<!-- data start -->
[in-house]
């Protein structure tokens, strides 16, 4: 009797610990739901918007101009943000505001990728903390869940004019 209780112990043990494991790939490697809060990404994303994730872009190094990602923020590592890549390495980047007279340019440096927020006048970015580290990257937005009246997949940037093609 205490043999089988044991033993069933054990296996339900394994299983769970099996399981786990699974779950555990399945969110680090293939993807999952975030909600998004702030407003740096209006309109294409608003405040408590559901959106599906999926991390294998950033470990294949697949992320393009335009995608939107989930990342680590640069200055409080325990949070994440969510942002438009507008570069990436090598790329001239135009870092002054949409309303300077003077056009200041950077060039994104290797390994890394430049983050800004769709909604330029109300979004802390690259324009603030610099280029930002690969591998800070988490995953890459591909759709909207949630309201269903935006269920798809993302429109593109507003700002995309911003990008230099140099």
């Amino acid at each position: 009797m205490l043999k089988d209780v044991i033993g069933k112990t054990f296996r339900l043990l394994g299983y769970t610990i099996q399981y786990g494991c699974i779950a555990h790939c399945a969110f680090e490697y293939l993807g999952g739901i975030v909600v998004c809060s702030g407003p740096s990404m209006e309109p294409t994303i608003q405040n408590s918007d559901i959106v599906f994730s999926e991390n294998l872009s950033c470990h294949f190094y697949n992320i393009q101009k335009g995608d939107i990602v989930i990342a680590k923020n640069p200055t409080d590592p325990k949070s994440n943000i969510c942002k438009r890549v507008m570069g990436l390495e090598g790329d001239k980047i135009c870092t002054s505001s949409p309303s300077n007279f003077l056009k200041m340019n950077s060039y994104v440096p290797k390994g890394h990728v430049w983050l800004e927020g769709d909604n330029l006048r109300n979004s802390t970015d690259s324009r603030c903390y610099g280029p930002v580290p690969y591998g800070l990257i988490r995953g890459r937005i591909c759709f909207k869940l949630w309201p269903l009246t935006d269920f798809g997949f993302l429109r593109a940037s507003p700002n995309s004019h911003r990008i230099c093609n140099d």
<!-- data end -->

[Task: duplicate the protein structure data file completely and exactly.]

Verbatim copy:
[in-house]
């Protein structure tokens, strides 16, 4: 009797610990739901918007101009943000505001990728903390869940004019 209780112990043990494991790939490697809060990404994303994730872009190094990602923020590592890549390495980047007279340019440096927020006048970015580290990257937005009246997949940037093609 205490043999089988044991033993069933054990296996339900394994299983769970099996399981786990699974779950555990399945969110680090293939993807999952975030909600998004702030407003740096209006309109294409608003405040408590559901959106599906999926991390294998950033470990294949697949992320393009335009995608939107989930990342680590640069200055409080325990949070994440969510942002438009507008570069990436090598790329001239135009870092002054949409309303300077003077056009200041950077060039994104290797390994890394430049983050800004769709909604330029109300979004802390690259324009603030610099280029930002690969591998800070988490995953890459591909759709909207949630309201269903935006269920798809993302429109593109507003700002995309911003990008230099140099």
């Amino acid at each position: 009797m205490l043999k089988d209780v044991i033993g069933k112990t054990f296996r339900l043990l394994g299983y769970t610990i099996q399981y786990g494991c699974i779950a555990h790939c399945a969110f680090e490697y293939l993807g999952g739901i975030v909600v998004c809060s702030g407003p740096s990404m209006e309109p294409t994303i608003q405040n408590s918007d559901i959106v599906f994730s999926e991390n294998l872009s950033c470990h294949f190094y697949n992320i393009q101009k335009g995608d939107i990602v989930i990342a680590k923020n640069p200055t409080d590592p325990k949070s994440n943000i969510c942002k438009r890549v507008m570069g990436l390495e090598g790329d001239k980047i135009c870092t002054s505001s949409p309303s300077n007279f003077l056009k200041m340019n950077s060039y994104v440096p290797k390994g890394h990728v430049w983050l800004e927020g769709d909604n330029l006048r109300n979004s802390t970015d690259s324009r603030c903390y610099g280029p930002v580290p690969y591998g800070l990257i988490r995953g890459r937005i591909c759709f909207k869940l949630w309201p269903l009246t935006d269920f798809g997949f993302l429109r593109a940037s507003p700002n995309s004019h911003r990008i230099c093609n140099d």